Sartor Resartus (meaning ‘The tailor re-tailored’) is an 1836 philosophical novel by Thomas Carlyle.
It was overcast and rainy in Chester today, and quite dark by 4.30 in the afternoon. I stopped in at The Architect for an ale (Bragdy’r Gogarth ‘dark abbey ale’ from Great Orme in North Wales). I took a small book from the shelf: a 1906 edition of Sartor Resartus by the Scottish philosopher and satirical writer, Thomas Carlyle.
It was delightful. I ordered another half pint of Bragdy’r Gogarth and read further, loving the gentle and at times silly humour, and the strange written language that was the English of 180 years ago. I asked the barman if I could buy the book, as I doubted there’d be a big rush on Thomas Carlyle any time soon. “Have it,” he replied with a laugh, “put a few coins in the charity box”. And so for a few pennies I now own a 1906 edition of one of Thomas Carlisle’s important satirical works.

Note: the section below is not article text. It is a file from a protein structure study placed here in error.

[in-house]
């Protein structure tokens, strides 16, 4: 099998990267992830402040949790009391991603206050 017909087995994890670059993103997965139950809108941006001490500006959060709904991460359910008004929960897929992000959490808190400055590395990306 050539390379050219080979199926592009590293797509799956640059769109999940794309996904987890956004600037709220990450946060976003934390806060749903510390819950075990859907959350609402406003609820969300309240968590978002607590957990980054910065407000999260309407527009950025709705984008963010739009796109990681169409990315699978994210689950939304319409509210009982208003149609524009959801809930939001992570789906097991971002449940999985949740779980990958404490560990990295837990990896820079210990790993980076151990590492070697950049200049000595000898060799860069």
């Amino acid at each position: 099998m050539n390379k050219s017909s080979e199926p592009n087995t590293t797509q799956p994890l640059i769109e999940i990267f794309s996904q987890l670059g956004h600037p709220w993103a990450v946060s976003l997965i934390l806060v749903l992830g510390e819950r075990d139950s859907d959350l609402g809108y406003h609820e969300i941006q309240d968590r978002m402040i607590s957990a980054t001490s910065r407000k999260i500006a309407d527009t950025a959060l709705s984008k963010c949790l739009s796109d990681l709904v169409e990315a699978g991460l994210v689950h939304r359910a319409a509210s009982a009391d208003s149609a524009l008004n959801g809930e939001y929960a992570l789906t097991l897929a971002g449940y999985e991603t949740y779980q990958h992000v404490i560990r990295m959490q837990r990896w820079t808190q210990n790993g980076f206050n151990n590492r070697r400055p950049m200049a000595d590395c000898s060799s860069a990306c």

“In Carlyle’s view, civilization—that is, religion, government, and all the other institutional garments that human beings weave to clothe themselves—is frayed and shabby and needs retailoring.” –enotes
About describes we enlightened ones in the 21st century rather well I think.
“Sartor Resartus teems with wit, irony, fun, either in the guise of, or gently
mocking from beneath, its seriousness and downright difficulty. It also playfully generates uncertainties between fiction and fact, disguise and the naked truth. The text’s humor, often lurking in obscure absurdities and a Sterne-like play with its own fictionality, tends to give way to a gravitas and profundity which
many nineteenth-century readers, particularly at first in America, found both fascinating and a solace for their evanescing religious faith.”
– Ralph Jessop